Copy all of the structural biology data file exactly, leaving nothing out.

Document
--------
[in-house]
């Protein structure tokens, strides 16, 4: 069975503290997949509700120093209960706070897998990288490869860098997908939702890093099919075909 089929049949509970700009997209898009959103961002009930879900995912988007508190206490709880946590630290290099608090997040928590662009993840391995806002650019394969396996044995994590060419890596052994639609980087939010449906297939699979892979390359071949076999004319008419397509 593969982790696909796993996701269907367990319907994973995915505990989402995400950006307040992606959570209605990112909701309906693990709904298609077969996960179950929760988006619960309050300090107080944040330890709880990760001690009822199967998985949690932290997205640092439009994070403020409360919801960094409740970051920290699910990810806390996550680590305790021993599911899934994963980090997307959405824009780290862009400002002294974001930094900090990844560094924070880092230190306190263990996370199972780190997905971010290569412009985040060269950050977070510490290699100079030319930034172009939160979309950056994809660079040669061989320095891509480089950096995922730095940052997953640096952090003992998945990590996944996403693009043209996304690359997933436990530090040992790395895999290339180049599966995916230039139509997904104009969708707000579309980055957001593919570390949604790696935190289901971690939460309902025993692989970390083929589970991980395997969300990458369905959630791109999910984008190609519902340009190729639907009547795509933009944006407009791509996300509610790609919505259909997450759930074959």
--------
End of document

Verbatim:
[in-house]
């Protein structure tokens, strides 16, 4: 069975503290997949509700120093209960706070897998990288490869860098997908939702890093099919075909 089929049949509970700009997209898009959103961002009930879900995912988007508190206490709880946590630290290099608090997040928590662009993840391995806002650019394969396996044995994590060419890596052994639609980087939010449906297939699979892979390359071949076999004319008419397509 593969982790696909796993996701269907367990319907994973995915505990989402995400950006307040992606959570209605990112909701309906693990709904298609077969996960179950929760988006619960309050300090107080944040330890709880990760001690009822199967998985949690932290997205640092439009994070403020409360919801960094409740970051920290699910990810806390996550680590305790021993599911899934994963980090997307959405824009780290862009400002002294974001930094900090990844560094924070880092230190306190263990996370199972780190997905971010290569412009985040060269950050977070510490290699100079030319930034172009939160979309950056994809660079040669061989320095891509480089950096995922730095940052997953640096952090003992998945990590996944996403693009043209996304690359997933436990530090040992790395895999290339180049599966995916230039139509997904104009969708707000579309980055957001593919570390949604790696935190289901971690939460309902025993692989970390083929589970991980395997969300990458369905959630791109999910984008190609519902340009190729639907009547795509933009944006407009791509996300509610790609919505259909997450759930074959």